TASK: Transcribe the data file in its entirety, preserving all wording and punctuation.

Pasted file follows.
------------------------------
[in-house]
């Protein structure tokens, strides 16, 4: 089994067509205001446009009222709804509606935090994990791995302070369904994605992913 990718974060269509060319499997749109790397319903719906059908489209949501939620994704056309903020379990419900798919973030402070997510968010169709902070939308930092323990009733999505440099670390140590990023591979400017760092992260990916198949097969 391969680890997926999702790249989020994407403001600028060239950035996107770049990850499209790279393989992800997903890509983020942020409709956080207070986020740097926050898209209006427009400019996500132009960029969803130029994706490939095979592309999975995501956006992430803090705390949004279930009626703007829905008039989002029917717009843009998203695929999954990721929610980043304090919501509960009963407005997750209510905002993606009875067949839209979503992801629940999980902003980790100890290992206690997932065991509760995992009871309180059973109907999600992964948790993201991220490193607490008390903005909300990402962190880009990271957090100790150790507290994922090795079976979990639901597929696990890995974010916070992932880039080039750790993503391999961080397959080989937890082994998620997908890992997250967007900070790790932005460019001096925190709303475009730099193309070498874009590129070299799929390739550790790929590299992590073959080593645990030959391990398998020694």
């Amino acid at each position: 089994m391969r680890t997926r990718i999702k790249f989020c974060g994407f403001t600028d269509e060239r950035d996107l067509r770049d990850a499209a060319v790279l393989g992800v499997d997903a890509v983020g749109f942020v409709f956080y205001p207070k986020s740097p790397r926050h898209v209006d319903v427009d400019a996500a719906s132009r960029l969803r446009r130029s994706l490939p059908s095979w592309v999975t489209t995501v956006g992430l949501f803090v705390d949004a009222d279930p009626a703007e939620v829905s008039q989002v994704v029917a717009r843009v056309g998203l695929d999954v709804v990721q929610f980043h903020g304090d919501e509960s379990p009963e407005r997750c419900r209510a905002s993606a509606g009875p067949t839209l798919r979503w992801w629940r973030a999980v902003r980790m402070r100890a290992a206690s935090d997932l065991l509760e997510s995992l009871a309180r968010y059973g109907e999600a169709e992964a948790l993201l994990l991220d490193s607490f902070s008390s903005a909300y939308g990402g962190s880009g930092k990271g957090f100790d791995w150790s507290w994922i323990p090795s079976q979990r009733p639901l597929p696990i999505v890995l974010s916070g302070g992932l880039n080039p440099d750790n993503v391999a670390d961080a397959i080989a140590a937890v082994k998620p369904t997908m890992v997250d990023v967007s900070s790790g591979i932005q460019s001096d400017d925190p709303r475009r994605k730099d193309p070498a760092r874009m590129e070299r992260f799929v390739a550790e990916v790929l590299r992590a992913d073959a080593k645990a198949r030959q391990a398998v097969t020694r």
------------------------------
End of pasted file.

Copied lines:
[in-house]
């Protein structure tokens, strides 16, 4: 089994067509205001446009009222709804509606935090994990791995302070369904994605992913 990718974060269509060319499997749109790397319903719906059908489209949501939620994704056309903020379990419900798919973030402070997510968010169709902070939308930092323990009733999505440099670390140590990023591979400017760092992260990916198949097969 391969680890997926999702790249989020994407403001600028060239950035996107770049990850499209790279393989992800997903890509983020942020409709956080207070986020740097926050898209209006427009400019996500132009960029969803130029994706490939095979592309999975995501956006992430803090705390949004279930009626703007829905008039989002029917717009843009998203695929999954990721929610980043304090919501509960009963407005997750209510905002993606009875067949839209979503992801629940999980902003980790100890290992206690997932065991509760995992009871309180059973109907999600992964948790993201991220490193607490008390903005909300990402962190880009990271957090100790150790507290994922090795079976979990639901597929696990890995974010916070992932880039080039750790993503391999961080397959080989937890082994998620997908890992997250967007900070790790932005460019001096925190709303475009730099193309070498874009590129070299799929390739550790790929590299992590073959080593645990030959391990398998020694």
């Amino acid at each position: 089994m391969r680890t997926r990718i999702k790249f989020c974060g994407f403001t600028d269509e060239r950035d996107l067509r770049d990850a499209a060319v790279l393989g992800v499997d997903a890509v983020g749109f942020v409709f956080y205001p207070k986020s740097p790397r926050h898209v209006d319903v427009d400019a996500a719906s132009r960029l969803r446009r130029s994706l490939p059908s095979w592309v999975t489209t995501v956006g992430l949501f803090v705390d949004a009222d279930p009626a703007e939620v829905s008039q989002v994704v029917a717009r843009v056309g998203l695929d999954v709804v990721q929610f980043h903020g304090d919501e509960s379990p009963e407005r997750c419900r209510a905002s993606a509606g009875p067949t839209l798919r979503w992801w629940r973030a999980v902003r980790m402070r100890a290992a206690s935090d997932l065991l509760e997510s995992l009871a309180r968010y059973g109907e999600a169709e992964a948790l993201l994990l991220d490193s607490f902070s008390s903005a909300y939308g990402g962190s880009g930092k990271g957090f100790d791995w150790s507290w994922i323990p090795s079976q979990r009733p639901l597929p696990i999505v890995l974010s916070g302070g992932l880039n080039p440099d750790n993503v391999a670390d961080a397959i080989a140590a937890v082994k998620p369904t997908m890992v997250d990023v967007s900070s790790g591979i932005q460019s001096d400017d925190p709303r475009r994605k730099d193309p070498a760092r874009m590129e070299r992260f799929v390739a550790e990916v790929l590299r992590a992913d073959a080593k645990a198949r030959q391990a398998v097969t020694r």